Design Wire December 2019

GRAHAM AND BROWN has been busy gearing up for 2020. The United Kingdom–based wallpaper company has launched their entire paint collection in the United States for the first time ever, and announced their wallpaper and paint colors of the year. The wallpaper of the year is called Bloomsbury Neo-Mint—a pastel base filled with flowers, insects, and foliage—and gets its name from an influential group of creatives, the Bloomsbury Group, who resided in the United Kingdom in the early twentieth century. The paint collection can be found online and includes the color of the year, Adeline: a deep, leafy green that channels lively country gardens. The color takes its name from author Adeline Virginia Woolf, who was a founding member of the Bloomsbury Group. The Bloomsbury Group was influential in moving away from traditional Victorian and Edwardian decor toward a liberated, modern style.

In the first project of its kind, a heavy-equipment crew has restored a half-mile section of LONG CREEK in SOUTH PORTLAND. This was the second-to-last project in a ten-year plan to repair the 3.5-square-mile Long Creek watershed, which was damaged significantly when the area was developed for the Maine Mall in the 1960s. For the past 50 years the stream has acted as a commercial drainage ditch. “It’s what they call an urban-impaired system,” says Peter Carney, executive director of the watershed district, noting that the effects of pollution here can reach into Casco Bay. The hope is to transform the area back into a cool-running stream that can once again sustain wildlife. The $850,000 project was completed in late October and was overseen by the LONG CREEK WATERSHED MANAGEMENT DISTRICT along with surrounding municipalities, the MAINE DEPARTMENT OF ENVIRONMENTAL PROTECTION, and the U.S. ENVIRONMENTAL PROTECTION AGENCY.

London-based designer MICHAEL ANASTASSIADES has collaborated with furniture maker GEBRÜDER THONET VIENNA to create the N. 200 CHAIR. The chair was designed to honor the 200th anniversary of Gebrüder Thonet Vienna’s first joinery workshop in Germany, and it is constructed using the same steam-bending process that was pioneered by the company two hundred years ago. The chair is reminiscent of a doodle or a drawing done with a single line. “In most of Thonet’s chairs you have an elaborate bentwood frame, and the seat itself is a separate component,” the designer says in an interview with Dezeen. Instead, he incorporated the seat as part of the bentwood technique while also unifying comfort, tactility, and lightness in the design. Anastassiades is best known for his lighting designs for Italian brand Flos and a furniture collection he created for Herman Miller in 2016.

German lighting company MIDGARD has relaunched a long-lost classic. Also known as the Steering Lamp, the TYP 113 LAMP was originally created by CURT FISCHER in 1919 to solve poor lighting conditions over factory workbenches. Architect and friend of Fisher WALTER GROPIUS used the lamp in his space in the BAUHAUS DESSAU building, thus solidifying the lamp’s place in design history. The lamp is designed with an adjustable arm made from nickel pipe with a rotating porcelain knob. The enamel lampshade can be raised, lowered, and turned to reach the desired angle. Midgard reproduced the lamp in honor of its 100-year anniversary. All designs are produced manually using original tools, and for the first time this year, Midgard was marketed in the United States.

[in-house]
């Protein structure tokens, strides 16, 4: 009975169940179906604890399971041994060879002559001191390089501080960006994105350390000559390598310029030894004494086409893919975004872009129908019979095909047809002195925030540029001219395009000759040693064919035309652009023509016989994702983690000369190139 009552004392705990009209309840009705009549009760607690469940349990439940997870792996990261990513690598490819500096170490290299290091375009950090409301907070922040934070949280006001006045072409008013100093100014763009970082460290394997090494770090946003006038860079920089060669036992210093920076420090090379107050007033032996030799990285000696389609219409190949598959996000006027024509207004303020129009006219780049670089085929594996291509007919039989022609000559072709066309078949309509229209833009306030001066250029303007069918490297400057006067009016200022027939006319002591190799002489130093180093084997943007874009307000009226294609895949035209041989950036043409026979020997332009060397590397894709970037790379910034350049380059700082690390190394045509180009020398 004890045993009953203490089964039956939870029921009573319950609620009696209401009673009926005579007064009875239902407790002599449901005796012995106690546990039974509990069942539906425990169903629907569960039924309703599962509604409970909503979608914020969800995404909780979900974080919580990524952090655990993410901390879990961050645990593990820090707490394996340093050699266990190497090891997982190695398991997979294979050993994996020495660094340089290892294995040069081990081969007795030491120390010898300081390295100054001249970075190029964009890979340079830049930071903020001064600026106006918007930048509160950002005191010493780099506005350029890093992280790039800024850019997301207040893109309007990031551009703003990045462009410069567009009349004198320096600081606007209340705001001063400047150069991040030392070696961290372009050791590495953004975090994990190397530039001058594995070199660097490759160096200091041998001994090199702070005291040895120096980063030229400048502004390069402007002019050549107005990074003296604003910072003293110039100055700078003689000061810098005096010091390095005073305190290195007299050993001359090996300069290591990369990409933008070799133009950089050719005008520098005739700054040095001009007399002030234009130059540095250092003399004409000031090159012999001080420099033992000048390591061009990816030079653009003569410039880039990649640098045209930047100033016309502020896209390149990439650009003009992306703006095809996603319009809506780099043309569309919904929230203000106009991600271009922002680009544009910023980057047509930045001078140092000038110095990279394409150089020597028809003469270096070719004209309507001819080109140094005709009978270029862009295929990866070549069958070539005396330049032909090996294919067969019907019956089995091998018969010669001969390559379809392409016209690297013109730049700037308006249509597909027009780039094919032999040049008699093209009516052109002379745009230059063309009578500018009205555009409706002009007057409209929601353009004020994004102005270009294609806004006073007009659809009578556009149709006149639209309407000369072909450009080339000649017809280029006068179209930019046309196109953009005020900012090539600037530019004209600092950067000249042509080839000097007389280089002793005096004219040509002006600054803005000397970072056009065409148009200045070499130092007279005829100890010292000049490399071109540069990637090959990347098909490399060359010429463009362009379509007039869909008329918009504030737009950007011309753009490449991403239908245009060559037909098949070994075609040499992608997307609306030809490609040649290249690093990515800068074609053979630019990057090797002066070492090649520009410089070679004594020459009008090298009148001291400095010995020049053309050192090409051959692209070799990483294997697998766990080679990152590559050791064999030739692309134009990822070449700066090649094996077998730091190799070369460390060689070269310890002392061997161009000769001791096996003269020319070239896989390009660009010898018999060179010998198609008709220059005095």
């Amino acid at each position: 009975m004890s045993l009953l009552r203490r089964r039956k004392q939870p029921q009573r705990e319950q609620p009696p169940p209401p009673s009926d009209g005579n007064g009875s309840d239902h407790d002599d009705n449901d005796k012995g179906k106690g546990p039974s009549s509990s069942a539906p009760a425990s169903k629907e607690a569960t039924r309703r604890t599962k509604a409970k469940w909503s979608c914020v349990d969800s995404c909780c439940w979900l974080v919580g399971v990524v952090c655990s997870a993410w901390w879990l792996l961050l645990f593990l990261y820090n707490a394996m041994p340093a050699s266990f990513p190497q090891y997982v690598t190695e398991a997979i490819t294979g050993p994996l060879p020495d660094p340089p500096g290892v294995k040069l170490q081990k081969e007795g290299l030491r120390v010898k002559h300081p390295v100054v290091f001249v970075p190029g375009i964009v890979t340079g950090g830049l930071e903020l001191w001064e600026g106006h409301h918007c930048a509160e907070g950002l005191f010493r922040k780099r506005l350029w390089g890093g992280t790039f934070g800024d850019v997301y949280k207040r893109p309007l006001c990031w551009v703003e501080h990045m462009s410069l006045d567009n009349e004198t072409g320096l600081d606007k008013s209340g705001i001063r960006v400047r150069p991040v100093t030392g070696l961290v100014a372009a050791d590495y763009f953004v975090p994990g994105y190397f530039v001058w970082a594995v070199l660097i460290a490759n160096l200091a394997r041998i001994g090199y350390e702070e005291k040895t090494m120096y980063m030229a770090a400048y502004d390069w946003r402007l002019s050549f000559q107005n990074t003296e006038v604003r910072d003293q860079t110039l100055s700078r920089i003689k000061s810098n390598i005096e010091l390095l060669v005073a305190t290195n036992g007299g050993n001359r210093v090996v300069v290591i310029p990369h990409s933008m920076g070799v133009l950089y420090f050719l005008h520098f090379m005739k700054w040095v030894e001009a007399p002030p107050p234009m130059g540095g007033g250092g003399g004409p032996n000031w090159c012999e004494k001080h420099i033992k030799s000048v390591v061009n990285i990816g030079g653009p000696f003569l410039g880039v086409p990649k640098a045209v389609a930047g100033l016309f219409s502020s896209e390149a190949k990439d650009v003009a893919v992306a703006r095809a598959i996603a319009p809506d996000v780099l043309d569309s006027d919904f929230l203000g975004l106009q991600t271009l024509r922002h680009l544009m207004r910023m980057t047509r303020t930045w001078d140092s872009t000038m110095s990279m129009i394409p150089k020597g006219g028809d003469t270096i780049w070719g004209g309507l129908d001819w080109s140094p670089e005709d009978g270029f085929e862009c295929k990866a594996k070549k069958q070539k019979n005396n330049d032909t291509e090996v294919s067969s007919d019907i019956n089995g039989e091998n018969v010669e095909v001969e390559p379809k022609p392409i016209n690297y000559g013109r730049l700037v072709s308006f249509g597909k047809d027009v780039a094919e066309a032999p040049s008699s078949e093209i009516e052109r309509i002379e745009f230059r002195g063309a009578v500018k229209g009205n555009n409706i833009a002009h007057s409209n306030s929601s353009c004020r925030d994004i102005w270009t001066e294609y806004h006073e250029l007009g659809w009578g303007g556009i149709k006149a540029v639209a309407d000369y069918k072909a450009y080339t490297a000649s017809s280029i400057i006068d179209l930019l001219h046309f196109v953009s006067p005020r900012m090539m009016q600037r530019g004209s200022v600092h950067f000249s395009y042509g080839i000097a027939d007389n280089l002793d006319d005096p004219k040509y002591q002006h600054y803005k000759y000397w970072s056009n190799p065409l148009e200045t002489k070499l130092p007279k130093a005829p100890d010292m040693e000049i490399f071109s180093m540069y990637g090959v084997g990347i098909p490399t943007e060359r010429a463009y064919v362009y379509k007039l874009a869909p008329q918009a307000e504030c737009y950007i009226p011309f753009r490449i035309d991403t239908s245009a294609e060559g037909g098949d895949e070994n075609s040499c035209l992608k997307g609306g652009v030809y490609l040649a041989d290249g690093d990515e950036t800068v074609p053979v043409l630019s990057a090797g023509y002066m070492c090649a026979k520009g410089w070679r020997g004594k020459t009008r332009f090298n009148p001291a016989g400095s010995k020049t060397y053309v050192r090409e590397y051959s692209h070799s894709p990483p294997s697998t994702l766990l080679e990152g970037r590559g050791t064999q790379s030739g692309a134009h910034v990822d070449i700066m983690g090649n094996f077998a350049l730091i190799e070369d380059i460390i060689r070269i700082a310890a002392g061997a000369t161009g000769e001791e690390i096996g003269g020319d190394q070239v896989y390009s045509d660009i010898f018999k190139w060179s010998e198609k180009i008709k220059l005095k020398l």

HABBI HABBI cofounders ANNE-LOUISE NIETO and HANNA CHIOU wanted to teach their children Spanish and Chinese, but they found available tactics to be expensive or insufficient. They created a solution to make language learning accessible to all families—including non-native speakers. Each book comes with a reading wand that brings the books alive with a tap. One wand works with any book. Every inch of the book can be activated with the wand: the words and sentences, the illustrations, and even the white space, to create instant feedback that keeps kids engaged. The books feature content that is practical and intentional, from simple vocabulary books that teach first words and phrases to narrative-based books that highlight emotions and strong female role models. The books are currently available in Spanish and Chinese, with plans to expand to more languages in the future.

A new kind of coaster is in the process of pre-commercial trial. Eco-entrepreneur KAI SMITH, founder of MAINE COASTERS AND BIO-BOARDS, has created a fully biodegradable coaster printed with vegetable-based dyes and made from softwood pulp and spent grains leftover from the brewing process. He worked with the UNIVERSITY OF MAINE to develop several prototypes, and the MAINE TECHNOLOGY INSTITUTE has helped provide funds to further Smith’s work. The trial coasters are being tested at the COLLEGE OF ENVIRONMENTAL SCIENCES AND FORESTRY AT SYRACUSE UNIVERSITY. Westbrook-based SAPPI NORTH AMERICA TECHNOLOGY CENTER is helping to oversee the trial and providing pulp for the coasters.

Swiss designer LUISA KAHLFELDT has created the world’s most sustainable diaper. Named SUMO, the reusable diapers are made of a fabric called SEACELL, which is composed entirely of eucalyptus and seaweed; it’s incredibly sustainable to harvest and produce, beating out textiles used to make other cloth diapers. The material is also antibacterial, packed with antioxidants, and incredibly soft. Sumo was developed with three layers: a soft, absorbent inner layer, an absorbent core, and a waterproof outer layer that prevents leaks. Kahlfeldt designed the diaper for her master’s project before graduating from the Lausanne University of Art and Design; the project earned her the Swiss 2019 JAMES DYSON AWARD.

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